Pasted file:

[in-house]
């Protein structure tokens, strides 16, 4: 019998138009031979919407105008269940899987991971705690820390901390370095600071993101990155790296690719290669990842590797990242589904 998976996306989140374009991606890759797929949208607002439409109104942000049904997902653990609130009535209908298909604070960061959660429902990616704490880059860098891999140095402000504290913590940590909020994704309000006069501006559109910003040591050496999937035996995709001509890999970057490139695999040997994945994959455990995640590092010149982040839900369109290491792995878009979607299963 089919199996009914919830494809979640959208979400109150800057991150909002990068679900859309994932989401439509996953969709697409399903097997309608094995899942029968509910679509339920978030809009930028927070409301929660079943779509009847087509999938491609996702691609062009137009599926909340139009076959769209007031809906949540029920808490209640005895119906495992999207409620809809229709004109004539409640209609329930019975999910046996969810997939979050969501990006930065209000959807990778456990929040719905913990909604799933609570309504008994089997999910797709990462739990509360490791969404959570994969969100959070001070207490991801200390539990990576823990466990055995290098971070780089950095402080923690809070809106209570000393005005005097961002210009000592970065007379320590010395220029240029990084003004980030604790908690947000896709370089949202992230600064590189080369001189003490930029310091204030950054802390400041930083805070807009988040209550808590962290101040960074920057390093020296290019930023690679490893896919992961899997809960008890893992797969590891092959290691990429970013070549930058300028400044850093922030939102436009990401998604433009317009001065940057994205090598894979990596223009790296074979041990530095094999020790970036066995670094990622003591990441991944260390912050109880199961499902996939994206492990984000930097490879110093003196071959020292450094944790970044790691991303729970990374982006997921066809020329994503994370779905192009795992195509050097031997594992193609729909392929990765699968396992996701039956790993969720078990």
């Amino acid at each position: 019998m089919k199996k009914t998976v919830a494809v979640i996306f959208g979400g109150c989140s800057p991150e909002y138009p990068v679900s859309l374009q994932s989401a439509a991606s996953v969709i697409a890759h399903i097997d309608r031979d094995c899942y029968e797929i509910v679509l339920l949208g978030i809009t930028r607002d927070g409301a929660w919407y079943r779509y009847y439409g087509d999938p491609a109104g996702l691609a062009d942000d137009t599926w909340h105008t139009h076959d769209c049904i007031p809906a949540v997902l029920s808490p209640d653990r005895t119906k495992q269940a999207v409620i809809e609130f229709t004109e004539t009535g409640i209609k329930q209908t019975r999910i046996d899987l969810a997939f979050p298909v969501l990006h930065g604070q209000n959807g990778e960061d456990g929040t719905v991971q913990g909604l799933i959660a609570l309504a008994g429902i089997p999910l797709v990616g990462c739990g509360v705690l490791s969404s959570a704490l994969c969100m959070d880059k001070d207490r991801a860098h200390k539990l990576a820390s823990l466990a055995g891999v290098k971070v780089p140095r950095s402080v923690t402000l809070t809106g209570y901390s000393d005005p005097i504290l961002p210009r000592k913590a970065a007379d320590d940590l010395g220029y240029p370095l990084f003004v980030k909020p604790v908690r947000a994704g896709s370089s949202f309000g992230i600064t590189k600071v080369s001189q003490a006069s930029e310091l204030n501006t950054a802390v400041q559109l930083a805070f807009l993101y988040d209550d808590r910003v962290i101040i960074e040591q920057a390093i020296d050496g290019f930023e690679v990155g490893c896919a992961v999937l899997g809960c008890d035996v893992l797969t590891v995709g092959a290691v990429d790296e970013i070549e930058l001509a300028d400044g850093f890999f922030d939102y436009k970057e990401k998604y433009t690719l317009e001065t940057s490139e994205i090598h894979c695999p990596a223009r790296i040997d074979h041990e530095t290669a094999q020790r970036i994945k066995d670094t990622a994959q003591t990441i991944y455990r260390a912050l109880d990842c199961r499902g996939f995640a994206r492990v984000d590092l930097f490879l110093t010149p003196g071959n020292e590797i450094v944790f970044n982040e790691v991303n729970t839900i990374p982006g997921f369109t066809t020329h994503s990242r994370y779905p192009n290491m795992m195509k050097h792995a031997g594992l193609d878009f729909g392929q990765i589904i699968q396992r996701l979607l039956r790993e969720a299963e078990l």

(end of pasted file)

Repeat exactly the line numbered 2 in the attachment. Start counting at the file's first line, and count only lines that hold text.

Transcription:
């Protein structure tokens, strides 16, 4: 019998138009031979919407105008269940899987991971705690820390901390370095600071993101990155790296690719290669990842590797990242589904 998976996306989140374009991606890759797929949208607002439409109104942000049904997902653990609130009535209908298909604070960061959660429902990616704490880059860098891999140095402000504290913590940590909020994704309000006069501006559109910003040591050496999937035996995709001509890999970057490139695999040997994945994959455990995640590092010149982040839900369109290491792995878009979607299963 089919199996009914919830494809979640959208979400109150800057991150909002990068679900859309994932989401439509996953969709697409399903097997309608094995899942029968509910679509339920978030809009930028927070409301929660079943779509009847087509999938491609996702691609062009137009599926909340139009076959769209007031809906949540029920808490209640005895119906495992999207409620809809229709004109004539409640209609329930019975999910046996969810997939979050969501990006930065209000959807990778456990929040719905913990909604799933609570309504008994089997999910797709990462739990509360490791969404959570994969969100959070001070207490991801200390539990990576823990466990055995290098971070780089950095402080923690809070809106209570000393005005005097961002210009000592970065007379320590010395220029240029990084003004980030604790908690947000896709370089949202992230600064590189080369001189003490930029310091204030950054802390400041930083805070807009988040209550808590962290101040960074920057390093020296290019930023690679490893896919992961899997809960008890893992797969590891092959290691990429970013070549930058300028400044850093922030939102436009990401998604433009317009001065940057994205090598894979990596223009790296074979041990530095094999020790970036066995670094990622003591990441991944260390912050109880199961499902996939994206492990984000930097490879110093003196071959020292450094944790970044790691991303729970990374982006997921066809020329994503994370779905192009795992195509050097031997594992193609729909392929990765699968396992996701039956790993969720078990």